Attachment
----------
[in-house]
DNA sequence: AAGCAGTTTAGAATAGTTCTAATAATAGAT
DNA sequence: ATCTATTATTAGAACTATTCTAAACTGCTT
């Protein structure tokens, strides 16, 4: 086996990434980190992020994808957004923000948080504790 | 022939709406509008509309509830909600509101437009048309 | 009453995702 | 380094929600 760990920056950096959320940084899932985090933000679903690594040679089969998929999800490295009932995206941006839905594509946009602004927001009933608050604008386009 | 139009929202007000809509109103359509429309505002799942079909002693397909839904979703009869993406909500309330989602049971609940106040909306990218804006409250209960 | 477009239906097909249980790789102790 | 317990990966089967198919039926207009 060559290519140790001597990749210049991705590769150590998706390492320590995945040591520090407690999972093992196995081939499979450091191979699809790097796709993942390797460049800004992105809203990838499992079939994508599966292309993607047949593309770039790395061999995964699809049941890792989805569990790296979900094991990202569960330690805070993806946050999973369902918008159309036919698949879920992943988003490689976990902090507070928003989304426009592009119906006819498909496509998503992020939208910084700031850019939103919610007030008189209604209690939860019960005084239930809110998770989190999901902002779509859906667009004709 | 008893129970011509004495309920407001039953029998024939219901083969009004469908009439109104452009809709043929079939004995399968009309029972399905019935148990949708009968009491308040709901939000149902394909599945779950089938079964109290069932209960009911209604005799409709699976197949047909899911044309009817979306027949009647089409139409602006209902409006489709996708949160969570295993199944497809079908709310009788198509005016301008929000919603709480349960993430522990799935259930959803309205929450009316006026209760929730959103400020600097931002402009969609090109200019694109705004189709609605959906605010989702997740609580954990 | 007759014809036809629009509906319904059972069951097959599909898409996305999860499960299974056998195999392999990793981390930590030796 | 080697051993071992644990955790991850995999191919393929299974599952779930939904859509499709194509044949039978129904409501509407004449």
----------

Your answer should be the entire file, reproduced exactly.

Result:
[in-house]
DNA sequence: AAGCAGTTTAGAATAGTTCTAATAATAGAT
DNA sequence: ATCTATTATTAGAACTATTCTAAACTGCTT
């Protein structure tokens, strides 16, 4: 086996990434980190992020994808957004923000948080504790 | 022939709406509008509309509830909600509101437009048309 | 009453995702 | 380094929600 760990920056950096959320940084899932985090933000679903690594040679089969998929999800490295009932995206941006839905594509946009602004927001009933608050604008386009 | 139009929202007000809509109103359509429309505002799942079909002693397909839904979703009869993406909500309330989602049971609940106040909306990218804006409250209960 | 477009239906097909249980790789102790 | 317990990966089967198919039926207009 060559290519140790001597990749210049991705590769150590998706390492320590995945040591520090407690999972093992196995081939499979450091191979699809790097796709993942390797460049800004992105809203990838499992079939994508599966292309993607047949593309770039790395061999995964699809049941890792989805569990790296979900094991990202569960330690805070993806946050999973369902918008159309036919698949879920992943988003490689976990902090507070928003989304426009592009119906006819498909496509998503992020939208910084700031850019939103919610007030008189209604209690939860019960005084239930809110998770989190999901902002779509859906667009004709 | 008893129970011509004495309920407001039953029998024939219901083969009004469908009439109104452009809709043929079939004995399968009309029972399905019935148990949708009968009491308040709901939000149902394909599945779950089938079964109290069932209960009911209604005799409709699976197949047909899911044309009817979306027949009647089409139409602006209902409006489709996708949160969570295993199944497809079908709310009788198509005016301008929000919603709480349960993430522990799935259930959803309205929450009316006026209760929730959103400020600097931002402009969609090109200019694109705004189709609605959906605010989702997740609580954990 | 007759014809036809629009509906319904059972069951097959599909898409996305999860499960299974056998195999392999990793981390930590030796 | 080697051993071992644990955790991850995999191919393929299974599952779930939904859509499709194509044949039978129904409501509407004449």